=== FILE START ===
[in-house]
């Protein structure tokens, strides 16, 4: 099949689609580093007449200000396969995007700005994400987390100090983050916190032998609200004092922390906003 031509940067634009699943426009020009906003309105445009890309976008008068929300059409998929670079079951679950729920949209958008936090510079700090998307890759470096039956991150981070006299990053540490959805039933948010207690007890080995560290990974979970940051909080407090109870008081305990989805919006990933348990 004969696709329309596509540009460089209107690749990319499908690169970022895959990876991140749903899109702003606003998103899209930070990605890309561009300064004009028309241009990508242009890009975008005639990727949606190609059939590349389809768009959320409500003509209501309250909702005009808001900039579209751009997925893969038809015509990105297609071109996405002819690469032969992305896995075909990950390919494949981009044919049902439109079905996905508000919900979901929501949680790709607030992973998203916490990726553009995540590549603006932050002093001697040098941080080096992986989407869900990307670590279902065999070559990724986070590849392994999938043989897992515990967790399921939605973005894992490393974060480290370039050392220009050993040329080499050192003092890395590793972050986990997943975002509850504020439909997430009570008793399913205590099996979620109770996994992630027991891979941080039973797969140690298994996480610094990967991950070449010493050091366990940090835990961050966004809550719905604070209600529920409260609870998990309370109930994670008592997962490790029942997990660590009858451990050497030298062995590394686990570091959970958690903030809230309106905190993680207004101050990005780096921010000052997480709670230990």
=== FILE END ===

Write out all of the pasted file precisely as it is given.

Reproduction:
[in-house]
């Protein structure tokens, strides 16, 4: 099949689609580093007449200000396969995007700005994400987390100090983050916190032998609200004092922390906003 031509940067634009699943426009020009906003309105445009890309976008008068929300059409998929670079079951679950729920949209958008936090510079700090998307890759470096039956991150981070006299990053540490959805039933948010207690007890080995560290990974979970940051909080407090109870008081305990989805919006990933348990 004969696709329309596509540009460089209107690749990319499908690169970022895959990876991140749903899109702003606003998103899209930070990605890309561009300064004009028309241009990508242009890009975008005639990727949606190609059939590349389809768009959320409500003509209501309250909702005009808001900039579209751009997925893969038809015509990105297609071109996405002819690469032969992305896995075909990950390919494949981009044919049902439109079905996905508000919900979901929501949680790709607030992973998203916490990726553009995540590549603006932050002093001697040098941080080096992986989407869900990307670590279902065999070559990724986070590849392994999938043989897992515990967790399921939605973005894992490393974060480290370039050392220009050993040329080499050192003092890395590793972050986990997943975002509850504020439909997430009570008793399913205590099996979620109770996994992630027991891979941080039973797969140690298994996480610094990967991950070449010493050091366990940090835990961050966004809550719905604070209600529920409260609870998990309370109930994670008592997962490790029942997990660590009858451990050497030298062995590394686990570091959970958690903030809230309106905190993680207004101050990005780096921010000052997480709670230990």